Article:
“Teachers, specifically white teachers, don’t know how to act around me,” Williams said. Many of her classmates, she said, “do not know how to have respectful conversations because they’re afraid of being offensive or because they’re not educated in the right terminology.”
Michael Filmore, a junior at East High School, spoke about being one of only a few black students in his more rigorous classes, an experience Williams shares. After taking remedial classes his freshman year at East, Filmore said he decided to take all honors classes as a sophomore. He also took the public bus to school and was often late for first period.
“I would walk in the classroom and I would feel like I didn’t belong there,” Filmore told the board. “I felt uncomfortable and that I shouldn’t be in these classes. I was pressured. I eventually dropped the class. My junior year, I felt that I would never let myself down again.”
At that December session, Bacon expressed a desire to more explicitly address issues affecting black students. The district has put that kind of focus on students learning English as a second language, many of whom are Hispanic, after a federal judge found the district was violating their rights. Under that order, the district has developed specific methods for teaching English language learners. It requires all new teachers to get certified to teach them.
Bacon and others questioned why that hasn’t happened for black students, as well.
“It’s not because there’s a lack of effort, will, or love,” Bacon said in an interview. “I think it’s because we’re not organized properly and we don’t have an internal stake in the ground around expectations, outcomes, and accountability measures. People want to see DPS is doing that.”
Her fellow board members agreed. On Thursday, they took turns thanking her for bringing forth the resolution, which directs the district to do several things:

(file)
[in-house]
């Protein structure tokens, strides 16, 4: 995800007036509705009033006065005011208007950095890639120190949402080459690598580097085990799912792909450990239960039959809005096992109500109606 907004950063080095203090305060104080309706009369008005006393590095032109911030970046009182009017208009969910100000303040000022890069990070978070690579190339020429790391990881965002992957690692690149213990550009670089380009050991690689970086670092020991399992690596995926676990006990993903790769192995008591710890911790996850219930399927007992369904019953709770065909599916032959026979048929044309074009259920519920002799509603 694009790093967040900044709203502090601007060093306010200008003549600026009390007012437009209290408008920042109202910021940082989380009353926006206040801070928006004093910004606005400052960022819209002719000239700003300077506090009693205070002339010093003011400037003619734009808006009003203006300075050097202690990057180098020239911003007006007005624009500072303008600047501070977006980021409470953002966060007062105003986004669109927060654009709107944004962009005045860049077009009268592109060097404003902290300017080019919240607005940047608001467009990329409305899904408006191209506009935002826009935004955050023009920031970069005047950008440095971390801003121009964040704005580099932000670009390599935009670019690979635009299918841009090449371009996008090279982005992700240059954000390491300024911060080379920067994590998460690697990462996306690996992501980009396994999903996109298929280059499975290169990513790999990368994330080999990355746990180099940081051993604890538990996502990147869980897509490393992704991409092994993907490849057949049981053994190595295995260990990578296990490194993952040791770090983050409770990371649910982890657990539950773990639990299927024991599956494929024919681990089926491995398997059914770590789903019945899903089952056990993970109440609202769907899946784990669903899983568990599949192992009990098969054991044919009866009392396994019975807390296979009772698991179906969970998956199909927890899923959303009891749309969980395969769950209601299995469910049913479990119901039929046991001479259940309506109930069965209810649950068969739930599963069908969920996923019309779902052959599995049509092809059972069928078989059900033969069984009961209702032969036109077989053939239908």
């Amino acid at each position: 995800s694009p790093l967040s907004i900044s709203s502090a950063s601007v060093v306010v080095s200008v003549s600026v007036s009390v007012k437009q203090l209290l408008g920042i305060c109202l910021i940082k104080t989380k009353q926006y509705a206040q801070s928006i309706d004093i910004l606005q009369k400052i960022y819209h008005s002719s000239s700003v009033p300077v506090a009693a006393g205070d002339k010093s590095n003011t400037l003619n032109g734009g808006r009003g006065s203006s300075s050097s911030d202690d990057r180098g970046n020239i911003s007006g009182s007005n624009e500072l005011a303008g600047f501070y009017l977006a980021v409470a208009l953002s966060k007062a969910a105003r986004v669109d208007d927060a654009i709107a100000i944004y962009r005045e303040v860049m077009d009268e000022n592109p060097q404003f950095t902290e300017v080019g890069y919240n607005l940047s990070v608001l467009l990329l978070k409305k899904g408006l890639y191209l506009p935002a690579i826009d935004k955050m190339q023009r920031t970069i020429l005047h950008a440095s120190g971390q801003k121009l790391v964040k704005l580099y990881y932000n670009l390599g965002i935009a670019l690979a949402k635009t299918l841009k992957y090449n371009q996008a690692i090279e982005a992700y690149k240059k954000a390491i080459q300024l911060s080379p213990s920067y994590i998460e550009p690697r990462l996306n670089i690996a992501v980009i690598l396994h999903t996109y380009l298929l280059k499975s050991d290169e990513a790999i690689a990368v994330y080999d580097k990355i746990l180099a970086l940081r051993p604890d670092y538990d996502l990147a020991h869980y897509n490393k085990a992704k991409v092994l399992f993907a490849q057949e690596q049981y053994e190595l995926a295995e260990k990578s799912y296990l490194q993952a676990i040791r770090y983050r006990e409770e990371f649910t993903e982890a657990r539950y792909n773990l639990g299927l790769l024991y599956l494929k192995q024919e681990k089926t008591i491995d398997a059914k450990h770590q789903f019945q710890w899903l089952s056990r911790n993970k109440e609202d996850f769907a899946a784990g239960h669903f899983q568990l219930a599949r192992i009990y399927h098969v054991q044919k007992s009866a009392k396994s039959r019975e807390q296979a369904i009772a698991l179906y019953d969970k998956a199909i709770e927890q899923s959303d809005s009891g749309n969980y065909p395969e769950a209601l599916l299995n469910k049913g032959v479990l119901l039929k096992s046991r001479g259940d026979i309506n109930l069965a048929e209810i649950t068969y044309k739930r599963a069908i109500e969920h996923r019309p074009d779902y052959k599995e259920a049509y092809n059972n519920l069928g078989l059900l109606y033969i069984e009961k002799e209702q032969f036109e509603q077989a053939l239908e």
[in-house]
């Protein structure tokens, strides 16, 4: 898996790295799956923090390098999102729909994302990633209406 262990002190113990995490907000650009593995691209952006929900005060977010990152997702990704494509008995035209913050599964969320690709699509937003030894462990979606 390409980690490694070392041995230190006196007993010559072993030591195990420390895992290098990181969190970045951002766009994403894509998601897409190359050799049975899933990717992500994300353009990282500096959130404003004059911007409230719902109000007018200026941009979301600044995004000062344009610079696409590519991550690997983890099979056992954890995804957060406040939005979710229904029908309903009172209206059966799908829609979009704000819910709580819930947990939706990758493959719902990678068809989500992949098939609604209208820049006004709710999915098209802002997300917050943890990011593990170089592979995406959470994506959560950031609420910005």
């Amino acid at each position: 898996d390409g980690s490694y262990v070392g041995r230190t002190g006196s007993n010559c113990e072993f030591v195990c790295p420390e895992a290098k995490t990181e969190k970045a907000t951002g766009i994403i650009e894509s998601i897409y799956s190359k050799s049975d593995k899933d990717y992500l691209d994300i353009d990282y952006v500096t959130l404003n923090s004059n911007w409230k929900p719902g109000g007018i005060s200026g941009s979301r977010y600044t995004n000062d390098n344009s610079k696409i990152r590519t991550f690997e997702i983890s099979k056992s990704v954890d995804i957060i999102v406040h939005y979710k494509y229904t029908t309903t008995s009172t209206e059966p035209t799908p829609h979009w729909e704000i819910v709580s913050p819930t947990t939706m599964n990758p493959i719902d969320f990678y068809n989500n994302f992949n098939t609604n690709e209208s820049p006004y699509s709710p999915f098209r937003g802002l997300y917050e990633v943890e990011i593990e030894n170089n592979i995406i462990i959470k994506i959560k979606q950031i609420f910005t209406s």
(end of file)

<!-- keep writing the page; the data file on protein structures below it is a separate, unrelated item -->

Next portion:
- Require all schools, including district-run and charter schools, to review data about student academic performance, discipline, and referrals for special education to understand how each school’s black students are doing “on an individual level”
- Require all schools to set goals for supporting black students that prioritize giving them “access to grade-level and more rigorous coursework”
- Require school leaders to articulate how they will monitor progress toward their goals
- Train all district staff on implicit bias and culturally responsive education
- Conduct an “equity audit” to understand what the district is doing well and what it is not to figure out how it “can better prioritize the success of our black students”
It will now be up to new Superintendent Susana Cordova, who made equity a cornerstone of her bid for the district’s top job, to carry out the directive. The resolution gives her until May 31 to come up with a plan that would go into effect by the start of the next school year.
“We know that we have a painful and inequitable history of outcomes for our students,” Cordova said. “But facing this with courage, facing this in community, facing this with our stakeholders, our parents, our family members, our community members, and our students holding us accountable, I believe deeply in the ability of people to come together to solve these problems.”